Running Doc: How to slow down issues that come with aging

Dear Running Doc:

I am 62 years old and have been running approximately 30 miles per week for the last 40 years. I used to never get injured but lately it’s one thing after another. Like the old adage; “do nothing new”, I have not changed my routine in any way for the last 40 years. I just saw my family doctor and he said I am healthy and do not need to take any meds. So, why the increased injury rate? Please help me to understand, Running Doc.

Charles M., Westwood, NJ

Thank you, Charles, for the question. I am sorry to say that we all age and in that process muscles, ligaments, and tendons all get tighter and more brittle. Doing the same routine for 40 years does nothing to maintain and slow down the aging process. Here is how I know:

In 1999 I published a review article (citation: Sports Med. 1999 Oct; 28 (4): 273-85) due to increased participation of aging athletes. The title of the article, “Masters athletes: factors affecting performance,” is still the standard that sports medicine doctors use to help their aging athletes to achieve higher levels of performance with decreased injures as they aged.

The masters athlete may be able to maintain and increase strength in situations where strength training has not been previously engaged in.

Studies all over the literature have shown that aging results in changes in muscle fiber type. There is actually a shift toward a higher percentage of type 1 muscle fibers. As we age we need to add cross training or circuit training in the gym to maintain the percentage of type 2 to type 1 muscle fibers.

Age decreases heart function and aerobic capacity. Masters athletes can decrease the rate of decreased function by increasing their workouts.

It is clear that as we age nutritional needs increase compared to younger athletes. So, to slow down aging issues, be more and more careful about what you eat.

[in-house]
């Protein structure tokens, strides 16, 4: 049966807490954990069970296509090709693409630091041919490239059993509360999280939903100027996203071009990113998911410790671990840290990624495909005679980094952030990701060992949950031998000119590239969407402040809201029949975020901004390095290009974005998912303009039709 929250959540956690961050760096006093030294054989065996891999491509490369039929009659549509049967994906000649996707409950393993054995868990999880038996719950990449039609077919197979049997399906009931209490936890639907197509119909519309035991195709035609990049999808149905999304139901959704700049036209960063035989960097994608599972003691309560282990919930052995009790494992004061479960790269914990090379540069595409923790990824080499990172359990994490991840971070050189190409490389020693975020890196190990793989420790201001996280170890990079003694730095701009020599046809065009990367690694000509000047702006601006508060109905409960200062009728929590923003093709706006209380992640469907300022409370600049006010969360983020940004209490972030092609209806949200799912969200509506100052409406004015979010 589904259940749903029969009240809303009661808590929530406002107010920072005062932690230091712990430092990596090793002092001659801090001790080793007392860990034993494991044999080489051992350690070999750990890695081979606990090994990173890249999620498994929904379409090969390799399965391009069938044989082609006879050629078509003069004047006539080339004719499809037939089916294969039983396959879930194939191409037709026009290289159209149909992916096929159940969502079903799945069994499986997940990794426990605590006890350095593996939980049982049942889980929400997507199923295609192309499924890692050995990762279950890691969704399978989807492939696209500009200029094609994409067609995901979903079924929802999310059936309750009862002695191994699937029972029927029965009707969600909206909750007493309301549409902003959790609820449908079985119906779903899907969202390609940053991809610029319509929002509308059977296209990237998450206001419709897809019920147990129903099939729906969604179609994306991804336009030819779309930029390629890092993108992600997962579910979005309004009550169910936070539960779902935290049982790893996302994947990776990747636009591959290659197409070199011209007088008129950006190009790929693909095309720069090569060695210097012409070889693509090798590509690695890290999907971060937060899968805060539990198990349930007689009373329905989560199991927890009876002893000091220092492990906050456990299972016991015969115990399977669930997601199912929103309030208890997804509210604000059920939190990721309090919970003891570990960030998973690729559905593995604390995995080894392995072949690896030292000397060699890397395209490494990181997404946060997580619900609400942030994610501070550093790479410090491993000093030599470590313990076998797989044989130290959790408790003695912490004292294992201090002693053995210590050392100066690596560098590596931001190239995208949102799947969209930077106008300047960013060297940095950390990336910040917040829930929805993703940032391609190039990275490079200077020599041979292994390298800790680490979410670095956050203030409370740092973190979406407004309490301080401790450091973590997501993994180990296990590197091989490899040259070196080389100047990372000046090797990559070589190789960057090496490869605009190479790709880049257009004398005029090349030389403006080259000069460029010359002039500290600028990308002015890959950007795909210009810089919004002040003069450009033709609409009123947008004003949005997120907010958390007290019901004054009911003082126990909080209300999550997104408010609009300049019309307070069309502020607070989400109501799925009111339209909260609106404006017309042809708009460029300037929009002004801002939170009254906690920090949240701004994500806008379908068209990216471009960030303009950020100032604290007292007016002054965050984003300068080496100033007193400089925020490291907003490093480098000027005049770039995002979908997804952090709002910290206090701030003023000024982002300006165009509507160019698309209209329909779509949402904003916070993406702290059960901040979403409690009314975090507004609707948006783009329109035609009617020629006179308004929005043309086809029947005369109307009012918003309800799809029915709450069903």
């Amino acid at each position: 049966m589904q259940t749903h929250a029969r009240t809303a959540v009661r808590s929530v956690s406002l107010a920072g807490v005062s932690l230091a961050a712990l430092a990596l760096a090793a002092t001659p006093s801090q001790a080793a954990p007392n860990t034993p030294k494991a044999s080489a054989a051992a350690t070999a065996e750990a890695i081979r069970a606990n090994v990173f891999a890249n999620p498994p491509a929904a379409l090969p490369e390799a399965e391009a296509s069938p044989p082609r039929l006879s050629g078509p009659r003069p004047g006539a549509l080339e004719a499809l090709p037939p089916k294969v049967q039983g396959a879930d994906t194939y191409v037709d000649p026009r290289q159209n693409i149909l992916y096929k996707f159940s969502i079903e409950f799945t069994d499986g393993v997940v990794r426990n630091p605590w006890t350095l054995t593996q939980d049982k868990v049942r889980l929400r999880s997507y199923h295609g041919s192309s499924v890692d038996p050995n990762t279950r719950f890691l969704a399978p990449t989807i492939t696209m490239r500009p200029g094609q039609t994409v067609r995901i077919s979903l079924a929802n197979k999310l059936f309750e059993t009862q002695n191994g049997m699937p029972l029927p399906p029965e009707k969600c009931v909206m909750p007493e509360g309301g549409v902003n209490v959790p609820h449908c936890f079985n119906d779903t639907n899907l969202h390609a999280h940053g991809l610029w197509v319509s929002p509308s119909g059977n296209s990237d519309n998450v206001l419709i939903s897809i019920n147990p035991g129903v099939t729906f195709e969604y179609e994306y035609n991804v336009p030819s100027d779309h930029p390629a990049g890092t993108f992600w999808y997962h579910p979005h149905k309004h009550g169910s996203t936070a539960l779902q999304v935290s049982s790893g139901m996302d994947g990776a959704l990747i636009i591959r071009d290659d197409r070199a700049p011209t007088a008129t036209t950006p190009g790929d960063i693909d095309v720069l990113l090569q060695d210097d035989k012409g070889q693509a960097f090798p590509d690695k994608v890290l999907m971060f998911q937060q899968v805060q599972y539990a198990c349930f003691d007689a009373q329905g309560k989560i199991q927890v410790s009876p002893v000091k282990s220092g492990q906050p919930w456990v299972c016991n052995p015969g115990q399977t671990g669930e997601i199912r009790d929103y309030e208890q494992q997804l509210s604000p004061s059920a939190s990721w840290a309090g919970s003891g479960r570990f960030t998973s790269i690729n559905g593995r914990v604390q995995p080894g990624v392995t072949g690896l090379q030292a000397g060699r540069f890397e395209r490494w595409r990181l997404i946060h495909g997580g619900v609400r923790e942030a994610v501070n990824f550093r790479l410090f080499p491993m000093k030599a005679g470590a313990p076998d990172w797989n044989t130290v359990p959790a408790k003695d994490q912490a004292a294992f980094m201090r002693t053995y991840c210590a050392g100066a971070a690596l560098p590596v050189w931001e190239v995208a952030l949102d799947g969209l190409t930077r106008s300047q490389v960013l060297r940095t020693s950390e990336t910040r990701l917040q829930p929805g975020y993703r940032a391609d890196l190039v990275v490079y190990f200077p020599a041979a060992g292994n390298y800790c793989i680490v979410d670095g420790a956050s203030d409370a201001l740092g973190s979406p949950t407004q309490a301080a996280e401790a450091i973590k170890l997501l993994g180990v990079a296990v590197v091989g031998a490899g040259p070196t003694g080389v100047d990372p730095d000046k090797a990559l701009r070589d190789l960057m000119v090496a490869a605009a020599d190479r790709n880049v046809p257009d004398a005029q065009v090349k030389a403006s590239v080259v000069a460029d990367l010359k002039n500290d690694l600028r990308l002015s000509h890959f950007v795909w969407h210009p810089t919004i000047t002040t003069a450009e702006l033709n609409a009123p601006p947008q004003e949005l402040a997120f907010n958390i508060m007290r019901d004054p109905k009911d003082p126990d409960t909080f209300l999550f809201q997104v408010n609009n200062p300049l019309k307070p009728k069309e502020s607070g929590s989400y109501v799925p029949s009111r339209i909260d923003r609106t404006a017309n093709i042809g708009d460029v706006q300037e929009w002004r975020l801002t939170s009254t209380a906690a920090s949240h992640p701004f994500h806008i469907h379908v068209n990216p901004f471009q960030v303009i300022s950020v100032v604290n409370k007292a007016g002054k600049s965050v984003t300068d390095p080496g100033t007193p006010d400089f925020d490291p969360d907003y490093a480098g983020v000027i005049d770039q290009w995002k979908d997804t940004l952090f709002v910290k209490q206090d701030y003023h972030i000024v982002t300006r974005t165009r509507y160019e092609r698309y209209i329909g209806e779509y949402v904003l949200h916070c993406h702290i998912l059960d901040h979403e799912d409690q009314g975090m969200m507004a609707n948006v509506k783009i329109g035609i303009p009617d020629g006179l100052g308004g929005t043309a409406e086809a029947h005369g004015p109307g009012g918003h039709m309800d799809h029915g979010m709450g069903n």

Degenerative joint disease affects almost everybody as they age. Running does not increase the problem: it is inherited from your parents. The condition is reduced in active people, so therefore, keep running.

A ton of orthopedic conditions are due to decreases in flexibility. You must stretch way more than when you were young. Some of my aging patients add massage and Bikram Yoga to their routine.

So you see, Charles, maintaining and improving your athletic endeavors requires modifications and more commitment. If you have any further questions, please do not hesitate to write.

Enjoy the Ride!

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Lewis G. Maharam is one of the world’s most extensively credentialed and well-known sports health experts. Better known as Running Doc™, Maharam is author of Running Doc’s Guide to Healthy Running and is past medical director of the NYC Marathon and Rock ‘n’ Roll Marathon series. He is medical director of the Leukemia & Lymphoma Society’s Team in Training program. He is also past president of the New York Chapter of the American College of Sports Medicine. Learn more at


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